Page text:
I first came across Glenn Copeland's music via the ever-impressive Listen to This! blog, who posted his 1986 masterpiece "Keyboard Fantasies" last year. Go check it out over there if you haven't heard it, or, better yet, buy it here or here (just rereleased on vinyl by Invisible City).
I just got finished watching Loving. It messed me up. Most everything I see and hear about my country these days messes me up. Imagining the brutality of daily existence for the Loving family, living in a place whose local police and legislators didn't want them, the legal body that was them, yet furtively inhabiting that space, a space that was always under threat of being violated, shattered in the night... it burns me up, but their defiance and intractable will to go on assuages any pain I feel, sitting in a room thousands of miles from home, a home that terrifies me more and more each day. The persistence of love assuages terror.
I think Glenn Copeland's music would have made a perfect compliment to the soundtrack of Loving, which, like so much of Jeff Nichols' work, is so much about the silent strain of human contact, about what should come bursting out of people in hot words but instead lingers painfully in faces, in Southern eyes sometimes welling with tears. Copeland calls out to his love, lamenting their (permanent?) absence from their home become a house, a ghost house. So much of Loving revolves around homes, those intimate spaces we so often taken for granted as private; however, history can shatter one's sense of propriety with the brusqueness of a flashlight on a marital bed. When Copeland wails, "My flesh a naked window here waits for you," he offers up the leap of faith that is love, the possibility of reunion to-come (in that tradition of Derrida's wonderful coinage, à-venir, the future as always to-come and thus never closed, an idea I need to keep close at heart now, always).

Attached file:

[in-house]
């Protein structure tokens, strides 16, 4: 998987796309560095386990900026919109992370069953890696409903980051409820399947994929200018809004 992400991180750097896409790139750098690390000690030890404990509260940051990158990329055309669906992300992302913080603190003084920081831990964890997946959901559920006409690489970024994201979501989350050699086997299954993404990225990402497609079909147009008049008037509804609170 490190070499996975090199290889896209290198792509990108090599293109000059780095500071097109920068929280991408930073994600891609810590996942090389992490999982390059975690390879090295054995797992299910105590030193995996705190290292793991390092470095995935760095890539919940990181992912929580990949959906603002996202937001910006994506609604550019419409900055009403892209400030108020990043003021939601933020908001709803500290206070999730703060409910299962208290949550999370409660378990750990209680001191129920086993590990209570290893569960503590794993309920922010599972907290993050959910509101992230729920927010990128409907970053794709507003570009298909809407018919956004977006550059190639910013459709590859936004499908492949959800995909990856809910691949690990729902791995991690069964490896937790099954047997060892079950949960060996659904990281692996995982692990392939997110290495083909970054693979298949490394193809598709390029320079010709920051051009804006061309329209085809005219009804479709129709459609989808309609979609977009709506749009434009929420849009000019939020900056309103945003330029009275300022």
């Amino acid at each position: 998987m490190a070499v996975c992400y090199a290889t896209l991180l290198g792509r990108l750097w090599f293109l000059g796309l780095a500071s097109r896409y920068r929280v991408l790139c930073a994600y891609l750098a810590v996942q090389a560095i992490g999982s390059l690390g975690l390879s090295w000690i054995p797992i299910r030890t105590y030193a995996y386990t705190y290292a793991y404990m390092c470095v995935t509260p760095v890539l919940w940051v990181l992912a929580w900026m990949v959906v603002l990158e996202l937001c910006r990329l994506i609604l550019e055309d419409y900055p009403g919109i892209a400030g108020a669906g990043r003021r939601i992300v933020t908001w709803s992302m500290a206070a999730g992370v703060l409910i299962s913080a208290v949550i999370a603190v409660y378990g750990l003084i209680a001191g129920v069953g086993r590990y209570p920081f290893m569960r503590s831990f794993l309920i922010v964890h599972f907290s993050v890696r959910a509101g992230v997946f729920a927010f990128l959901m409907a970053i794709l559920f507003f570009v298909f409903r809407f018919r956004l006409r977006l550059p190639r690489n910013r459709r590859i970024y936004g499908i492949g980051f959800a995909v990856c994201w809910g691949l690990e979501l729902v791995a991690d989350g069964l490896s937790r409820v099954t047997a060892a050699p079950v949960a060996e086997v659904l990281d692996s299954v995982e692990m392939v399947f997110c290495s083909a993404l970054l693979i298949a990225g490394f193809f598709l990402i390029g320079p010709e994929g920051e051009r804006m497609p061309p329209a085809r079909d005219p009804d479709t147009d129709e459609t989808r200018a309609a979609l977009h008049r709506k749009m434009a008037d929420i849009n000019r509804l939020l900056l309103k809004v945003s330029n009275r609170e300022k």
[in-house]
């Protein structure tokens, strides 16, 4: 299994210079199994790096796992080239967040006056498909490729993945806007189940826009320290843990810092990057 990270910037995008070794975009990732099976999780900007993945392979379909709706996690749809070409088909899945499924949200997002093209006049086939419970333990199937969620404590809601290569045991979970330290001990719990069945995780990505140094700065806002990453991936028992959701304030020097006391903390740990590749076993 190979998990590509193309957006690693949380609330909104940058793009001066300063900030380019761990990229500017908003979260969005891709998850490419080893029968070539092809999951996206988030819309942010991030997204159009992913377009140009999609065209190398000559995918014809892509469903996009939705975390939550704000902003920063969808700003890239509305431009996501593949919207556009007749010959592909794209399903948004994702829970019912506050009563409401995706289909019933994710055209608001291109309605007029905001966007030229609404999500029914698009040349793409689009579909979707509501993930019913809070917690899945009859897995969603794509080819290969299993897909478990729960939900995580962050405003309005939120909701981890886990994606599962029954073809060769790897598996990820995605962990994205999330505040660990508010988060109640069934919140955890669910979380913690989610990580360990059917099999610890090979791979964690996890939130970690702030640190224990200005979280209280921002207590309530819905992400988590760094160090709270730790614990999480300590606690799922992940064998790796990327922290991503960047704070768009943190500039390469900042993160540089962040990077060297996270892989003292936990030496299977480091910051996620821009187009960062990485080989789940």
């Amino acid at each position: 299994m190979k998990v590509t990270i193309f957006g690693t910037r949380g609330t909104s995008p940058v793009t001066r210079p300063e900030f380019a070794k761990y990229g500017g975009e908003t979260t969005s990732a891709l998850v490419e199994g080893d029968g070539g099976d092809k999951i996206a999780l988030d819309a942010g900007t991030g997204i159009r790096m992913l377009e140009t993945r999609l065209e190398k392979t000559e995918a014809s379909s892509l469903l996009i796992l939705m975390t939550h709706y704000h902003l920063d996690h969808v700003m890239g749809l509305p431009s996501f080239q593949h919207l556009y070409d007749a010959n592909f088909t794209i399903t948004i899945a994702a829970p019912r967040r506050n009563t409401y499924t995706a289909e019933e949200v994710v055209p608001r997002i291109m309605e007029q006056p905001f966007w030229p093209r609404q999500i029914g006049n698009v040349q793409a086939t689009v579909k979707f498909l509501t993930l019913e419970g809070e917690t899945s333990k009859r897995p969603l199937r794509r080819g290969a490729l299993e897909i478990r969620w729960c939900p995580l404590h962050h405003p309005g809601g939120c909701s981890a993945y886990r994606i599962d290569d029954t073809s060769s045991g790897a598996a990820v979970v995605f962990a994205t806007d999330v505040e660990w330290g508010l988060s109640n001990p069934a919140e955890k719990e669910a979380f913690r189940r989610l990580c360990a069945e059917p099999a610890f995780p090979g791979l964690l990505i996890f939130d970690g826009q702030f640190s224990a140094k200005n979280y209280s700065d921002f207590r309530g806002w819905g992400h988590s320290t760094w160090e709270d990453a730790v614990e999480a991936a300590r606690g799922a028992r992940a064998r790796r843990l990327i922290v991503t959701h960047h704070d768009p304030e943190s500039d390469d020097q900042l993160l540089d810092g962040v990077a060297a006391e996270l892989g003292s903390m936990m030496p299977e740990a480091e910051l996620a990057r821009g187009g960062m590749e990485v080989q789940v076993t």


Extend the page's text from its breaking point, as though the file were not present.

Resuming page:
Rather than post Copeland's album for download, I've provided her song above. The whole album is beautiful and can be bought directly from the artist here.